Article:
The appeal was, therefore, dismissed.

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An accused cannot claim to be released on bail only on the ground of grant of bail to other co-accused: Rajasthan High Court- [Read Judgement]

Rajasthan High Court

The Rajasthan High Court has stated that parity with other accused is not the sole ground for a grant of bail, and the role of the accused and other considerations have to factored into the analysis.

The Jaipur Bench of the Rajasthan High Court yesterday ruled that parity of accused with other accused persons is not the sole ground upon which bail may be granted.

The Court, referring to prior judicial pronouncements, affirmed that the role of the particular accused and “other relevant factors” were to be considered when deciding a concession of bail (Dr. Ashok Singhvi v. Union of India and Mohammad Rashid Sheikh v. Ummanand Vijay, Assistant Director, ED).

The bail applicants were co-accused in a mining scam that allegedly materialised when one, Dr Ashok Singhvi (also a bail applicant) was Principal Secretary (Mines) in the Government of Rajasthan.

The “conspiracy” was unearthed in 2015 when the Rajasthan Anti-Corruption Bureau conducted a raid that revealed bribery and an amount of Rs 2.55 crores that was obtained illegally.

The accused were then charged under provisions of the Prevention of Money Laundering Act (Money-Laundering Act).

The counsel for the accused, Advocates Anil Upman and Deepak Chauhan, argued that other co-accused in the conspiracy had been granted bail and that they had cooperated in the investigations completed so far.

The State’s Counsel, Additional Solicitor-General RD Rastogi and Advocate Anand Sharma, however, urged the Court to reject the application for bail. In their arguments, the State referred to the legal position that bail in economic offences should be considered on “distinct criteria” as they affect the economy as a whole and destroy the very basic fibre of society.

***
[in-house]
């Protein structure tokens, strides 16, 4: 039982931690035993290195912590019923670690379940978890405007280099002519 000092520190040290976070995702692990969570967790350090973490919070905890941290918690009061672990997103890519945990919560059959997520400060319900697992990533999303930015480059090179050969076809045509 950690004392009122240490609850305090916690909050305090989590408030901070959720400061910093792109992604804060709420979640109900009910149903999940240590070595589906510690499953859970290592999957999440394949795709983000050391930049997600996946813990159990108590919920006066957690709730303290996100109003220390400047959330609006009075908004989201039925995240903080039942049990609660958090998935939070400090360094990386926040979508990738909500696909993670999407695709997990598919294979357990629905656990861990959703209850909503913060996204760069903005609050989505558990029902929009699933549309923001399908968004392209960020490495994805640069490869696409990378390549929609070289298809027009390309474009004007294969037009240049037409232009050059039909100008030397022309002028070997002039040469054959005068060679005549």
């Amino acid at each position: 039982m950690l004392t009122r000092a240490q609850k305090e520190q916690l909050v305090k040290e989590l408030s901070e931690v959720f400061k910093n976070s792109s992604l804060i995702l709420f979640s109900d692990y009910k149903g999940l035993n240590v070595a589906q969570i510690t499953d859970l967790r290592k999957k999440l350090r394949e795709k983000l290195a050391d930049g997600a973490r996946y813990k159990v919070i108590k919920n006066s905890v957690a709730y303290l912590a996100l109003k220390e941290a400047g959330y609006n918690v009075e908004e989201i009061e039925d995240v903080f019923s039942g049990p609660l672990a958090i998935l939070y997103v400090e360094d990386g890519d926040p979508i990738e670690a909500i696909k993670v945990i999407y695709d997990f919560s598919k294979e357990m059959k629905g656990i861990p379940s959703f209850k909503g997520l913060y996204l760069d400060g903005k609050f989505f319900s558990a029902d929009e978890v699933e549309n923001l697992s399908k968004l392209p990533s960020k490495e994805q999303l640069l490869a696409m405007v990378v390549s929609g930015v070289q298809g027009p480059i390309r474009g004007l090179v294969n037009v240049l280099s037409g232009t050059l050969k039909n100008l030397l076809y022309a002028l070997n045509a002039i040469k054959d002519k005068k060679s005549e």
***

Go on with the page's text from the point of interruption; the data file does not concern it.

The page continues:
Further, the Money-Laundering Act disallows a grant of bail when a prima facie case is made out against persons accused of offences under the Act, they argued further. Since the accused were “kingpins” in the conspiracy, they were placed-differently from the other accused and thus not entitled to bail, the State submitted.

The Single-Bench of Justice Satish Kumar Sharma accepted the State’s submissions and declined the grant of bail, stating that:“… the case of present applicants is not similar to those co-accused persons looking to their major role in the alleged crime, the evidence collected against them, their conduct of evading trial and other relevant factors.”Justice Satish Kumar Sharma

“… keeping in view the specific major role of the present accused applicants, strong evidence available against them, their conduct to evade the trial, probable impact on the Society on granting bail to present accused applicants having distinct status in this economic offence of severe nature of rampant corruption in Government departments and all other relevant factors as envisaged in PML Act, as well as in above referred judicial pronouncements, both the present applicants do not deserve to be enlarged on bail”, the Court said.

While it agreed that a prima facie case has been made out against the accused, the Court emphasized it has not expressed any opinion on the merits of the case.

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Pulling down leggings of a child victim and touching of thighs is sexual assault under Section 7, The Protection of Children from Sexual Offences (POCSO) Act, 2012: Delhi High Court

Pulling down the leggings of a child victim and touching of the thighs is evident of sexual intent and accordingly constitutes an offence of sexual assault in terms of Section 7 of Protection of Children from Sexual Offences Act, 2012, Delhi High Court has held (Rajender vs State).

The judgment was passed by a single Judge Bench of Justice Sanjeev Sachdeva against an order of conviction passed by the Trial court against the Appellant, Rajender.